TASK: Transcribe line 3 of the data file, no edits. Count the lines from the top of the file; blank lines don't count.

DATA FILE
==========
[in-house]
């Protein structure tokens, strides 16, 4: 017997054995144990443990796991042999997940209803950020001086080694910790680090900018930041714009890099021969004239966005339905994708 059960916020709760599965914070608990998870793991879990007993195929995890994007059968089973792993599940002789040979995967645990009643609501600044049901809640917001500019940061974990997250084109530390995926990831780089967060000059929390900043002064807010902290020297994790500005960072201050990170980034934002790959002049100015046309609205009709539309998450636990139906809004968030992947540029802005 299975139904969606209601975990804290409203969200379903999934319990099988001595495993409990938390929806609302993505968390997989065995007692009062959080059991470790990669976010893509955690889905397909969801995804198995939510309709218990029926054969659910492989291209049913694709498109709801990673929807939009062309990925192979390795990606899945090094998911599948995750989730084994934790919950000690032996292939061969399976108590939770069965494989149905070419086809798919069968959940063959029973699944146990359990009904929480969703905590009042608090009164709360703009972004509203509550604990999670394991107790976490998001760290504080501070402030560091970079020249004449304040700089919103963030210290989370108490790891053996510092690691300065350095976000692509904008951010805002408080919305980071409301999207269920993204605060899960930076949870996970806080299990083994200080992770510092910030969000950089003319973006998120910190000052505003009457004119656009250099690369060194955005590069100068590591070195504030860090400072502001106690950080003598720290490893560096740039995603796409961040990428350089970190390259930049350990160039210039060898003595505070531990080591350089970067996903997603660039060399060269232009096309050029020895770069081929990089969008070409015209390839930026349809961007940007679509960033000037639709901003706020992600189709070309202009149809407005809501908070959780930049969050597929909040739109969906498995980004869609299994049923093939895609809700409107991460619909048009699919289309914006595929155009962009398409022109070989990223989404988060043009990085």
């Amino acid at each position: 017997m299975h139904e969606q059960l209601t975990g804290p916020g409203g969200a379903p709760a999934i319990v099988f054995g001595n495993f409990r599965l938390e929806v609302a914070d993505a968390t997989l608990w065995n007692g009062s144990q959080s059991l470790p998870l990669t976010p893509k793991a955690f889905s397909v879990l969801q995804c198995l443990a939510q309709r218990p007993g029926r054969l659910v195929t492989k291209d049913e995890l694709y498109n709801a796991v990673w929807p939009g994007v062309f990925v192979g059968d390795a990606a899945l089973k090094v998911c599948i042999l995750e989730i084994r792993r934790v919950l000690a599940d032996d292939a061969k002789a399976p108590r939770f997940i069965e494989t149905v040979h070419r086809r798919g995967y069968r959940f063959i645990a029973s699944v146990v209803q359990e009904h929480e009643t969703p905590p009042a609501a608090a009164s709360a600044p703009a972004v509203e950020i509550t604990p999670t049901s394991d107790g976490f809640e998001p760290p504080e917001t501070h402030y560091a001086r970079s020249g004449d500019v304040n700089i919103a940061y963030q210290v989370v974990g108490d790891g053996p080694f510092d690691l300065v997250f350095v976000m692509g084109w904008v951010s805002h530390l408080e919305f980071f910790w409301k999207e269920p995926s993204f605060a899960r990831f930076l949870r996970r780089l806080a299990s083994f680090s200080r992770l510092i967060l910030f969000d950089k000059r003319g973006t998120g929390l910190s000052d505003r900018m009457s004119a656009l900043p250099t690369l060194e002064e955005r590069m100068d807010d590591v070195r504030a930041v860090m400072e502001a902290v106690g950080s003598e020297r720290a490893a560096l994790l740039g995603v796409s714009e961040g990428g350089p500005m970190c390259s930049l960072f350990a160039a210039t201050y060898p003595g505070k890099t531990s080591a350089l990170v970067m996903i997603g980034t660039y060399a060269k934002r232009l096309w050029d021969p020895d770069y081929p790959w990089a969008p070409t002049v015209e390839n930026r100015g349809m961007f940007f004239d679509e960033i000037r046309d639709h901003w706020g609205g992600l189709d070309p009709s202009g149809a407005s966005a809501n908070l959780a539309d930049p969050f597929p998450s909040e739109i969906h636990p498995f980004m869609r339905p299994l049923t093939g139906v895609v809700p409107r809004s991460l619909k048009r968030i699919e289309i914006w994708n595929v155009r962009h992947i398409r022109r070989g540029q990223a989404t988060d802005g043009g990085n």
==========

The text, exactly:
């Amino acid at each position: 017997m299975h139904e969606q059960l209601t975990g804290p916020g409203g969200a379903p709760a999934i319990v099988f054995g001595n495993f409990r599965l938390e929806v609302a914070d993505a968390t997989l608990w065995n007692g009062s144990q959080s059991l470790p998870l990669t976010p893509k793991a955690f889905s397909v879990l969801q995804c198995l443990a939510q309709r218990p007993g029926r054969l659910v195929t492989k291209d049913e995890l694709y498109n709801a796991v990673w929807p939009g994007v062309f990925v192979g059968d390795a990606a899945l089973k090094v998911c599948i042999l995750e989730i084994r792993r934790v919950l000690a599940d032996d292939a061969k002789a399976p108590r939770f997940i069965e494989t149905v040979h070419r086809r798919g995967y069968r959940f063959i645990a029973s699944v146990v209803q359990e009904h929480e009643t969703p905590p009042a609501a608090a009164s709360a600044p703009a972004v509203e950020i509550t604990p999670t049901s394991d107790g976490f809640e998001p760290p504080e917001t501070h402030y560091a001086r970079s020249g004449d500019v304040n700089i919103a940061y963030q210290v989370v974990g108490d790891g053996p080694f510092d690691l300065v997250f350095v976000m692509g084109w904008v951010s805002h530390l408080e919305f980071f910790w409301k999207e269920p995926s993204f605060a899960r990831f930076l949870r996970r780089l806080a299990s083994f680090s200080r992770l510092i967060l910030f969000d950089k000059r003319g973006t998120g929390l910190s000052d505003r900018m009457s004119a656009l900043p250099t690369l060194e002064e955005r590069m100068d807010d590591v070195r504030a930041v860090m400072e502001a902290v106690g950080s003598e020297r720290a490893a560096l994790l740039g995603v796409s714009e961040g990428g350089p500005m970190c390259s930049l960072f350990a160039a210039t201050y060898p003595g505070k890099t531990s080591a350089l990170v970067m996903i997603g980034t660039y060399a060269k934002r232009l096309w050029d021969p020895d770069y081929p790959w990089a969008p070409t002049v015209e390839n930026r100015g349809m961007f940007f004239d679509e960033i000037r046309d639709h901003w706020g609205g992600l189709d070309p009709s202009g149809a407005s966005a809501n908070l959780a539309d930049p969050f597929p998450s909040e739109i969906h636990p498995f980004m869609r339905p299994l049923t093939g139906v895609v809700p409107r809004s991460l619909k048009r968030i699919e289309i914006w994708n595929v155009r962009h992947i398409r022109r070989g540029q990223a989404t988060d802005g043009g990085n």